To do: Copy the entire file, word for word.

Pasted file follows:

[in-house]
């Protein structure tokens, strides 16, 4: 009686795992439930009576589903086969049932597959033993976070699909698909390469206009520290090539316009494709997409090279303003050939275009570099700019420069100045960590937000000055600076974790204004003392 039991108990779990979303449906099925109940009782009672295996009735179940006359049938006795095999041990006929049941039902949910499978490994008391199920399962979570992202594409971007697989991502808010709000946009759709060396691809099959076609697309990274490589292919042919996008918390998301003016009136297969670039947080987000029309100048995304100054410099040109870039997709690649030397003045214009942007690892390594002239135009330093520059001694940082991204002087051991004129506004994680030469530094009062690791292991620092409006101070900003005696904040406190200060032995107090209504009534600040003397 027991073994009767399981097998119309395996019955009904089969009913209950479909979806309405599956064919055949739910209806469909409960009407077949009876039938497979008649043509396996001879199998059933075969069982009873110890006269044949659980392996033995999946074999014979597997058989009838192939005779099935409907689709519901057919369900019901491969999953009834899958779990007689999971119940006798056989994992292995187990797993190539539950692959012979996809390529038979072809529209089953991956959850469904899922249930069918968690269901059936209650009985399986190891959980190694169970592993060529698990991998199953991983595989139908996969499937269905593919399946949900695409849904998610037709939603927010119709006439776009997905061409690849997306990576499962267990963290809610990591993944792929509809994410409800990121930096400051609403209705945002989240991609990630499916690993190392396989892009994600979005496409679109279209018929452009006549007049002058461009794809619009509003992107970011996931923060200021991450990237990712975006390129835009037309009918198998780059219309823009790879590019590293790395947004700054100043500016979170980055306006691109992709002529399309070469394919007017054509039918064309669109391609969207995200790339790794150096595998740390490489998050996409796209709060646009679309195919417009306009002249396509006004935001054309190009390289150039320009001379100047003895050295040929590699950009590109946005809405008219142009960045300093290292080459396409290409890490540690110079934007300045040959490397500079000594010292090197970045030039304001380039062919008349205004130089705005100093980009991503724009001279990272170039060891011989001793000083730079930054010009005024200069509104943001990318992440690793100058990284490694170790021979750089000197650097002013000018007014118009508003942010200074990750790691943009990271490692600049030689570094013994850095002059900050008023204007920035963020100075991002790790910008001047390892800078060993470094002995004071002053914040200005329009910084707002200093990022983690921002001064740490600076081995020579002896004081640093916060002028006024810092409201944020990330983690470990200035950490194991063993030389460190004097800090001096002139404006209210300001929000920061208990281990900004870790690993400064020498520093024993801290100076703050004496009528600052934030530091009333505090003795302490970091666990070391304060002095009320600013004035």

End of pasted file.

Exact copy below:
[in-house]
């Protein structure tokens, strides 16, 4: 009686795992439930009576589903086969049932597959033993976070699909698909390469206009520290090539316009494709997409090279303003050939275009570099700019420069100045960590937000000055600076974790204004003392 039991108990779990979303449906099925109940009782009672295996009735179940006359049938006795095999041990006929049941039902949910499978490994008391199920399962979570992202594409971007697989991502808010709000946009759709060396691809099959076609697309990274490589292919042919996008918390998301003016009136297969670039947080987000029309100048995304100054410099040109870039997709690649030397003045214009942007690892390594002239135009330093520059001694940082991204002087051991004129506004994680030469530094009062690791292991620092409006101070900003005696904040406190200060032995107090209504009534600040003397 027991073994009767399981097998119309395996019955009904089969009913209950479909979806309405599956064919055949739910209806469909409960009407077949009876039938497979008649043509396996001879199998059933075969069982009873110890006269044949659980392996033995999946074999014979597997058989009838192939005779099935409907689709519901057919369900019901491969999953009834899958779990007689999971119940006798056989994992292995187990797993190539539950692959012979996809390529038979072809529209089953991956959850469904899922249930069918968690269901059936209650009985399986190891959980190694169970592993060529698990991998199953991983595989139908996969499937269905593919399946949900695409849904998610037709939603927010119709006439776009997905061409690849997306990576499962267990963290809610990591993944792929509809994410409800990121930096400051609403209705945002989240991609990630499916690993190392396989892009994600979005496409679109279209018929452009006549007049002058461009794809619009509003992107970011996931923060200021991450990237990712975006390129835009037309009918198998780059219309823009790879590019590293790395947004700054100043500016979170980055306006691109992709002529399309070469394919007017054509039918064309669109391609969207995200790339790794150096595998740390490489998050996409796209709060646009679309195919417009306009002249396509006004935001054309190009390289150039320009001379100047003895050295040929590699950009590109946005809405008219142009960045300093290292080459396409290409890490540690110079934007300045040959490397500079000594010292090197970045030039304001380039062919008349205004130089705005100093980009991503724009001279990272170039060891011989001793000083730079930054010009005024200069509104943001990318992440690793100058990284490694170790021979750089000197650097002013000018007014118009508003942010200074990750790691943009990271490692600049030689570094013994850095002059900050008023204007920035963020100075991002790790910008001047390892800078060993470094002995004071002053914040200005329009910084707002200093990022983690921002001064740490600076081995020579002896004081640093916060002028006024810092409201944020990330983690470990200035950490194991063993030389460190004097800090001096002139404006209210300001929000920061208990281990900004870790690993400064020498520093024993801290100076703050004496009528600052934030530091009333505090003795302490970091666990070391304060002095009320600013004035």